Tag Archives: electric cars

(from a LinkedIn version of this material)

Over the summer I have been thinking about my own quadruple bottom line (i.e. success defined simultaneously in social, environmental, economic and cultural terms). That led me to thinking about my carbon footprint. If NZ is going to meet it's targets of:

  • a 2020 target to reduce emissions to 5 per cent below 1990 levels
  • and a 2050 target to reduce emissions to 50 per cent below 1990 levels

then changes have to be made in both homes and business nationwide. To put the thinking about what society has to do into action I've committed to having a net-zero carbon footprint (related to my personal life) in 2019. Carbon emissions from work-related long-haul travel are a separate question.

So what does net-zero mean to me? Just looking up average NZ CO2 emissions per capita, and writing a cheque to cover carbon offsets for those emissions? Too easy! Throughout the year I'm going to be tracking the sources of carbon emissions related to my personal travel, food choices, household energy & waste etc. I'll share the results and will compare them to how things may have looked if I'd made different choices in the way I live.

Step 1 was to find a carbon footprint calculator. My favourite - due it's local context is from Enviro-mark. However that left me a with a range of questions I wanted to probe more.

Image from ccPixs.com licenced under Creative Commons Attribution 3.0 Unported License

What is the carbon impact of my vegetarian eating habit (of more than 25 years)? It's still a matter being debated. Buy local? Avoid food imported from far away? I am not giving up bananas or chocolate! There's some counter-intuitive things in the mix - such as NZ lamb exported to the UK having a lower carbon footprint than UK lamb. Does food need a carbon rating system to make things easier for conscious consumers?

How much material do typical Kiwi homes really send to landfill? Our household would only send about 10 rubbish bags per year to landfill in weekly rubbish collections. Sounds like that is well below the average!

I commute in a fully electric vehicle (a Nissan Leaf), often with one or two other passengers going to a similar destination - so while I do a lot of kilometres on our motorway system - that travel is not a major carbon emitter. There is definitely a carbon footprint involved in building any car, electric or otherwise. Life-cycle assessment done in the US showed the Nissan Leaf had the small life-cycle footprint of any vehicle in the American market in 2014. New Zealand has a high percentage of renewable electricity - so it's a great place to drive an electric vehicle.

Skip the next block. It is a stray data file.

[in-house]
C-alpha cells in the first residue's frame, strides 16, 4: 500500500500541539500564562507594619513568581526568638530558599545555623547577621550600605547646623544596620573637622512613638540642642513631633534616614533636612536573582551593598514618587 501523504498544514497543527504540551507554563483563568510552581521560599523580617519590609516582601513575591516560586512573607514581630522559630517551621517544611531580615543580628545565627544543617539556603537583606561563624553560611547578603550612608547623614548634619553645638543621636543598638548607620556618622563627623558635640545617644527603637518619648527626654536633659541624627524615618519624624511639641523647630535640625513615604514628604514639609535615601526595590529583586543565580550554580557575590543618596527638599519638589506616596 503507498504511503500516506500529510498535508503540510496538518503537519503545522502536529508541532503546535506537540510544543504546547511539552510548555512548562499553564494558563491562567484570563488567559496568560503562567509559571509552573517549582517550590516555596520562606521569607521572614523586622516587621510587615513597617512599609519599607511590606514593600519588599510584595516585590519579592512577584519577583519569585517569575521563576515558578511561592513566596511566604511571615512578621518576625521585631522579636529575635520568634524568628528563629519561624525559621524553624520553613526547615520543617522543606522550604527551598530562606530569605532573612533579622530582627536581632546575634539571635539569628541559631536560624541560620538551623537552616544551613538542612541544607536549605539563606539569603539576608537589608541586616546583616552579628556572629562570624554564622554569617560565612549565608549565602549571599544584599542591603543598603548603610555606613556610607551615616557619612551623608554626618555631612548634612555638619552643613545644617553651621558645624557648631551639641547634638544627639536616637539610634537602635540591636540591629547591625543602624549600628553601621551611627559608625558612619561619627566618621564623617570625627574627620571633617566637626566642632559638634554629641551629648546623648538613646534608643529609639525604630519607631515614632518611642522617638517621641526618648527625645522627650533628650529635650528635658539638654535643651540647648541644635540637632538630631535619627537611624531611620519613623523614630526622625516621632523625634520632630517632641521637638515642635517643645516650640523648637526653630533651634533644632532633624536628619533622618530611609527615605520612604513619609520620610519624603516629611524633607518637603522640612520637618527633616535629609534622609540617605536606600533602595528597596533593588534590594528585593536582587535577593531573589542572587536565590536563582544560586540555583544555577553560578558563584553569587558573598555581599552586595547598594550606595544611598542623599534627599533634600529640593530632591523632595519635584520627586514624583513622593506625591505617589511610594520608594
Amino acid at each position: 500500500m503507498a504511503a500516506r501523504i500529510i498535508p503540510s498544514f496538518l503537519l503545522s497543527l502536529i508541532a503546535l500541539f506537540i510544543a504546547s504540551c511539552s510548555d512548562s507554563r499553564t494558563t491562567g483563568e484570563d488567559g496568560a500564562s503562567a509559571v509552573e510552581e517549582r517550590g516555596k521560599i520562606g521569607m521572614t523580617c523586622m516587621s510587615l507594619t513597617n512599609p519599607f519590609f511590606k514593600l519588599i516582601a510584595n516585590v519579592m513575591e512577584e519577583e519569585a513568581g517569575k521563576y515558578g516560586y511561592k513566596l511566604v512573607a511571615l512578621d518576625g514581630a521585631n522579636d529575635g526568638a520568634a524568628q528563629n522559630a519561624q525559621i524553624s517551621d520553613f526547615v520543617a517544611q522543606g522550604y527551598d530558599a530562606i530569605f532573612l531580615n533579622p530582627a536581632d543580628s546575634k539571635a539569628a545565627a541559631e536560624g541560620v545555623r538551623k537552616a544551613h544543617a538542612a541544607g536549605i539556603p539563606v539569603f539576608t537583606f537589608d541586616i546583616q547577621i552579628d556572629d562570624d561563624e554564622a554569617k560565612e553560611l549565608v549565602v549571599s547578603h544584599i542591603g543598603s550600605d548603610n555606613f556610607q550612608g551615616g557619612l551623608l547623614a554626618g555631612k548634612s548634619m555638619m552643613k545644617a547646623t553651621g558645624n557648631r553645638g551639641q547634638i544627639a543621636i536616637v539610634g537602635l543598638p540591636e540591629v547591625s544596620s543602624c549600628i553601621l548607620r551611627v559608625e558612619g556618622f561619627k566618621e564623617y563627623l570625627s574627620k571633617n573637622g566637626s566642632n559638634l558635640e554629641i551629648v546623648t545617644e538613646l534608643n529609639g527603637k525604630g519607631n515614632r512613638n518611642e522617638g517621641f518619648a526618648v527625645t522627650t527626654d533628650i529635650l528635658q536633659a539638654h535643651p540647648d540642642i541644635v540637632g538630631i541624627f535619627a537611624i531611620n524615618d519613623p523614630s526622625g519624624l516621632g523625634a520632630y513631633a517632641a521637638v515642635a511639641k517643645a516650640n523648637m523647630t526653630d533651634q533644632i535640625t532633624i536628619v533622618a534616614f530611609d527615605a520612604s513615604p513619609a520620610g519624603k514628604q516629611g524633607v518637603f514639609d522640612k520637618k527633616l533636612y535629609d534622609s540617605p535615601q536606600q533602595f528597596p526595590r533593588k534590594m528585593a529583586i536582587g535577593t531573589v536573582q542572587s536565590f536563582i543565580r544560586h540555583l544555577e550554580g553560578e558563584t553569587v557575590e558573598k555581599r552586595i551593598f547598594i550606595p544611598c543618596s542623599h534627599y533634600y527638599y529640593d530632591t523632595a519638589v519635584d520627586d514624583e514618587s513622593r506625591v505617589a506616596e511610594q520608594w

My year started with a flight back from an Australian holiday ... a carbon calculator has that trip at 0.19 tonnes of CO2. So it's one of the first entries in the spreadsheet tracking the impact of my lifestyle in 2019.

Household energy use is another important aspect - we have solar panels on our roof and solar hot water. During the peak of summer we would normally be generating more electricity than we use in a day. We cook with gas, and run a wood burning fire in the winter. I'll be keeping track of how much gas we burn ...

There's still a range of lifestyle choices that create emissions, for example the use of the internet. I've used the Ecosia search engine for quite a while - it is a social enterprise which reinvests a significant portion of profits in tree-planting around the world. Click here for a review of Ecosia. I average 10 or so Ecosia searches per day. Ecosia claim it takes around 45 searches to plant a tree. So my search history may have planted a few trees so far this year. I'll have to decide how to count that.

I acknowledge that carbon offsetting may not be a perfect solution - but not offsetting carbon is also imperfect. Around the house I would always first consider reducing/reusing/recycling/rotting (composting) to manage both consumption and waste. However this year I am going to be combining that with purchasing carbon offsets (from Enviro-mark or Ekos) to make a more significant change in the level of emissions I am responsible for.